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Would it be possible in a Fukushima-style meltdown to halt the process (edit: I mean halting the meltdown process, not the actual nuclear processes) by dumping large amounts of iron into the vessel? The iron would melt and mix with the uranium, which would 1) Dilute the fuel to slow the reaction 2) Absorb and transport away heat 3) Encase the fuel in a massive block of metal 3) Iron doesn't contain carbon, as steel would. Carbon moderates the neutrons.

Of course, this would render the reactor useless, but if it is already melting down, it is already useless. It would slow the reaction and lower the temperature so you stop building up hydrogen gas in the containment vessel. Other metals might be theoretically better, but iron is cheap, strong, and readily available.

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    $\begingroup$ The obvious difficulties are 1) Fukushima style reactors don't have any obvious mechanism for introducing iron into the reactor. 2) The problem at Fukushima was not stopping the nuclear fission of the fuel but in removing residual heat in the absence of power for the cooling systems. $\endgroup$ – RedGrittyBrick Aug 14 '13 at 23:43
  • $\begingroup$ 1) I'm not talking specifically about fukushima. If the process worked, it could be designed into future reactors or retrofitted in current ones. 2) It seems to me this would work much better for mitigating residual heat than simply pumping in more water. $\endgroup$ – cassius Aug 14 '13 at 23:59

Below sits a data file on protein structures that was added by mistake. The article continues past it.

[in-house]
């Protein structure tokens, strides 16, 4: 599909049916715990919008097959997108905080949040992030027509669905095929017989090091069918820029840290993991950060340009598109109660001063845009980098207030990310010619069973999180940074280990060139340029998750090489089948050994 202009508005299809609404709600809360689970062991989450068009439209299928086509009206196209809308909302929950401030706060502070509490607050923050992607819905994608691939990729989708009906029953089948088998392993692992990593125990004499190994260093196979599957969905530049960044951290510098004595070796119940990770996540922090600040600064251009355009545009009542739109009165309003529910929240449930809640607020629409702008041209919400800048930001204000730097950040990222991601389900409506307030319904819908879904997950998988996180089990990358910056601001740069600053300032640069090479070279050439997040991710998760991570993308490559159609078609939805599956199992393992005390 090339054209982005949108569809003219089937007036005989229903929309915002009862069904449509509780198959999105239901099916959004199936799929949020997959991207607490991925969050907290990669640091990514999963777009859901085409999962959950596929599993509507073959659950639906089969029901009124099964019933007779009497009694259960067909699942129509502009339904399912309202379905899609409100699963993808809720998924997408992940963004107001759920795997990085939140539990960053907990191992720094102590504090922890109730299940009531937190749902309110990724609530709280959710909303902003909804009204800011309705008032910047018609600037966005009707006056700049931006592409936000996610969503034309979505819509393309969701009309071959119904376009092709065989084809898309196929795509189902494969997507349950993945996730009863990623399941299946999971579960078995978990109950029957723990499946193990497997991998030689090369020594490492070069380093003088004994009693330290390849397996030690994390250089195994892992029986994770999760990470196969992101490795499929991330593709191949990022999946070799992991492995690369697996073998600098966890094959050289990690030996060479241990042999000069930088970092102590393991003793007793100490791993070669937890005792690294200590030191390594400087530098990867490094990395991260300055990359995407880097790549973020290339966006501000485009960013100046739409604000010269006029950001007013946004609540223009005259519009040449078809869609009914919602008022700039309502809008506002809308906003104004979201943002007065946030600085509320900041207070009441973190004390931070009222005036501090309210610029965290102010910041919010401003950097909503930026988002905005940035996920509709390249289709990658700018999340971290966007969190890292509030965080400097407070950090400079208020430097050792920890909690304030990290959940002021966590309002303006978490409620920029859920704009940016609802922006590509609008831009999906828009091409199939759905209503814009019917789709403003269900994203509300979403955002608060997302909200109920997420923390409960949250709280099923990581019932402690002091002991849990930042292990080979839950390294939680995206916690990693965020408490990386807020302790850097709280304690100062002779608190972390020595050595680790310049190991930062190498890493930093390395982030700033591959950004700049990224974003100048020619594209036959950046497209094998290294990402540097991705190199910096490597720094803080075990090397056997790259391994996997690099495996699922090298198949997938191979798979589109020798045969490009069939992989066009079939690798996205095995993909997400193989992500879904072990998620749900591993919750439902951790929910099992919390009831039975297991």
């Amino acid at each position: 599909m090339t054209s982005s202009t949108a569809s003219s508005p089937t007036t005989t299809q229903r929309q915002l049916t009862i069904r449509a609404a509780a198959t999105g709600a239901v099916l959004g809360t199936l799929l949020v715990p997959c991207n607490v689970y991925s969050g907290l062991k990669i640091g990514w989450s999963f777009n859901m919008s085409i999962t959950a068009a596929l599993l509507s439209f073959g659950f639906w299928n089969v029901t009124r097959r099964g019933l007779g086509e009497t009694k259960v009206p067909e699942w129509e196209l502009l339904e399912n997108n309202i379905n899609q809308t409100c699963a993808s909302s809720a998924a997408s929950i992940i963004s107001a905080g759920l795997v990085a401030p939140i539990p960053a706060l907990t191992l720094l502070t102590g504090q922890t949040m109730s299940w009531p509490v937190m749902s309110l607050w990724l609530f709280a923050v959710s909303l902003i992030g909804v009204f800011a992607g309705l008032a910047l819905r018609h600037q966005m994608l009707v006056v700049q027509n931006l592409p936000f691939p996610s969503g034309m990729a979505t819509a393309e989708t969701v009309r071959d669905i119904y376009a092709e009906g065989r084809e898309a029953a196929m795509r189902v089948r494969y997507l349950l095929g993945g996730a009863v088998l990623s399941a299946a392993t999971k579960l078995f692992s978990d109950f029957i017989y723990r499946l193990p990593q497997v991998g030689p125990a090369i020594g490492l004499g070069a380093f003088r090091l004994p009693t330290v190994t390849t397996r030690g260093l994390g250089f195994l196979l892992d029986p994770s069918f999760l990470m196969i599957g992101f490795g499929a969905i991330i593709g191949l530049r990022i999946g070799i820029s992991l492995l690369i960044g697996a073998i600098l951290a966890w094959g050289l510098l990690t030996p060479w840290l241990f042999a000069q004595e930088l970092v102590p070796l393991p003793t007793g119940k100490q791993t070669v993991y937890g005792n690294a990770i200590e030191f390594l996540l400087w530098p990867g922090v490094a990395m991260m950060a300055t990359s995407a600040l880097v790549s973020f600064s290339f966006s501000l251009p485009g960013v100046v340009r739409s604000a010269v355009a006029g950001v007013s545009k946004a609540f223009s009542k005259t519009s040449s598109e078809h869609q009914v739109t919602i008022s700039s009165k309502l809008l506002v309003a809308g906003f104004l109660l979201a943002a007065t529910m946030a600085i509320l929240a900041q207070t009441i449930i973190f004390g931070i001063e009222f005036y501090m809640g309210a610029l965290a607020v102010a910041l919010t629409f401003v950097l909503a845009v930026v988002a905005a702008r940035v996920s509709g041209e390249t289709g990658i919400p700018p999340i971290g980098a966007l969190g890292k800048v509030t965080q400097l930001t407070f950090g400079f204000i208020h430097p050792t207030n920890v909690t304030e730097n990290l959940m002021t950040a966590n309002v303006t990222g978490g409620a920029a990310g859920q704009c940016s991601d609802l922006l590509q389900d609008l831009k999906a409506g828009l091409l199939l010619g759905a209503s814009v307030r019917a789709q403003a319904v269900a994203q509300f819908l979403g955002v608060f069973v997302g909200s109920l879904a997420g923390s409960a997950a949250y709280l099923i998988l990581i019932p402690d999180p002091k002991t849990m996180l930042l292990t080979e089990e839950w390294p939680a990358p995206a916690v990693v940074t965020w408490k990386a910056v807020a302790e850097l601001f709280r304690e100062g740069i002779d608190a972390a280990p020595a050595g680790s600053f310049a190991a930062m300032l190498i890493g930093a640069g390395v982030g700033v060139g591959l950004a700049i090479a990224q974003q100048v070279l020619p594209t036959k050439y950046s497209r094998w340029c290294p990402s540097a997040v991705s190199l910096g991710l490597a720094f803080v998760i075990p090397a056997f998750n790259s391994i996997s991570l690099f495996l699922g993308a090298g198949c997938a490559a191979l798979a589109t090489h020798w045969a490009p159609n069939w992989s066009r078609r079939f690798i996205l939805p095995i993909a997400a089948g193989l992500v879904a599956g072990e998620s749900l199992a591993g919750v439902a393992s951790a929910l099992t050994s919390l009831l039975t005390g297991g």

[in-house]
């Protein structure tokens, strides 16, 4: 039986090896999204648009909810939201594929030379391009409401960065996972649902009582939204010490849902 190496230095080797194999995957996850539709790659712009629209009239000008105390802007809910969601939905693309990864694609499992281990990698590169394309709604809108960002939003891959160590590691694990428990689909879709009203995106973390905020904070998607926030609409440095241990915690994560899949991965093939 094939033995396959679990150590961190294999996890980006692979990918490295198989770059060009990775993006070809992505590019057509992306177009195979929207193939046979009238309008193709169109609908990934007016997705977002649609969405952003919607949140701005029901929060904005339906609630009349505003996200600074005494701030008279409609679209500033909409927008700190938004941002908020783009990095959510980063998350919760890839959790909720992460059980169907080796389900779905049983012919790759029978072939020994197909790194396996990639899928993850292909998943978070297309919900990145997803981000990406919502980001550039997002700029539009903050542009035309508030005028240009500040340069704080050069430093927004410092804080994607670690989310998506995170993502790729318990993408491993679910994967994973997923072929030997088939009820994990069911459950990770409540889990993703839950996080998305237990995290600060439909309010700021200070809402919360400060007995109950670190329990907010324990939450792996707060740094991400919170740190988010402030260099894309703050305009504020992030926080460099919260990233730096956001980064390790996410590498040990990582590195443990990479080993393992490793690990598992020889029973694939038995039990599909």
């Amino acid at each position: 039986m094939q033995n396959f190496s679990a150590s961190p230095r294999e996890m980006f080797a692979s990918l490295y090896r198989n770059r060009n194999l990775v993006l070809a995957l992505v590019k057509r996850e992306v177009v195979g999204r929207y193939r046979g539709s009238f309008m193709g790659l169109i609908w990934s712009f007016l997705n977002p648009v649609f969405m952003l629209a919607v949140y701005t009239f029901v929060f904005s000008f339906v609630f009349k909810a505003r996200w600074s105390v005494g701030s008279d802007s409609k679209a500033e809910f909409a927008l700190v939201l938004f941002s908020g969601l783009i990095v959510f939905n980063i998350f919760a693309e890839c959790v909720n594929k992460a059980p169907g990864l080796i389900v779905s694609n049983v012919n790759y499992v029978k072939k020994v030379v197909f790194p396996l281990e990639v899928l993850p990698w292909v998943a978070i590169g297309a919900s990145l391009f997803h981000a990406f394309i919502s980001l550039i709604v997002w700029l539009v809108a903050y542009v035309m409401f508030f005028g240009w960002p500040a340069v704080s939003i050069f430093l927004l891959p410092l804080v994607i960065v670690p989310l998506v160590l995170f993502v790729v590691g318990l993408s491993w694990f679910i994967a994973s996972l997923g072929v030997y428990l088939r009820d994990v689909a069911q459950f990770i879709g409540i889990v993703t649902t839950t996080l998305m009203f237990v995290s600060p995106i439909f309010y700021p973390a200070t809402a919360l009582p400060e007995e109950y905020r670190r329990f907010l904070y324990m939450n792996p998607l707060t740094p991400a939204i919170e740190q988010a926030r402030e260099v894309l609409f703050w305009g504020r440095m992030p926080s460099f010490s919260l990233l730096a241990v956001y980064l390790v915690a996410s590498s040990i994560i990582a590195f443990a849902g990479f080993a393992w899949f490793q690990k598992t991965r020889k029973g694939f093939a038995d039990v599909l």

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    $\begingroup$ Further to RedGrittyBrick, the residual heat includes the decay energy of the short-lived fission products, which typically amount to 5% of full power. IOW, YOU CAN'T TURN IT OFF!! $\endgroup$ – DJohnM Aug 15 '13 at 0:39
  • $\begingroup$ Userr58220 - That actually wan't the question. I'm not talking about turning off anything. I'm talking about diluting the radioactive material to the point where it no longer poses the danger of generating hydrogen gas explosions. It seems to me that a large mass of metal would accomplish this before a breach in the outer containment vessel occurred. A similar process happened in the meltdown of the Chernobyl reactor, though it melted through the concrete and rock until it was diluted enough to solidify. $\endgroup$ – cassius Aug 22 '13 at 11:34
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One the fuel rods are hardly likely actually melt- they have a melting temperature of 2000C+- temperatures like that are only achievable in furnaces or jet engines. The concern is that it might melt-disintegrate the reactor base. It didn't happen in Fukushima.

The Hydrogen came from the Zirconium reacting with water that jackets the fuel rods (unclear how much is left). Sure the fuel rods produce tritium but that is very tiny quantities (large for nuclear regulators).

They could have just enclosed the reactor in concrete and used it for effective passive cooling but it would have left the reactor radioactive for thousand+ years and left the site unusable indefinitely.

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Bad idea. There are many parts of the structure which would become part of the molten iron. Ideally you'd want a material that melts at a temperature much lower than iron, so that structural elements remain unaffected. Quite a few salts have such melting points.

A lower temperature of the resulting molten material would also prevent a number of radioactive elements from being vaporized. It's not just the Uranium that's radioactive; in fact that's pretty harmless.

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If you want a better reactor design, look at this type.

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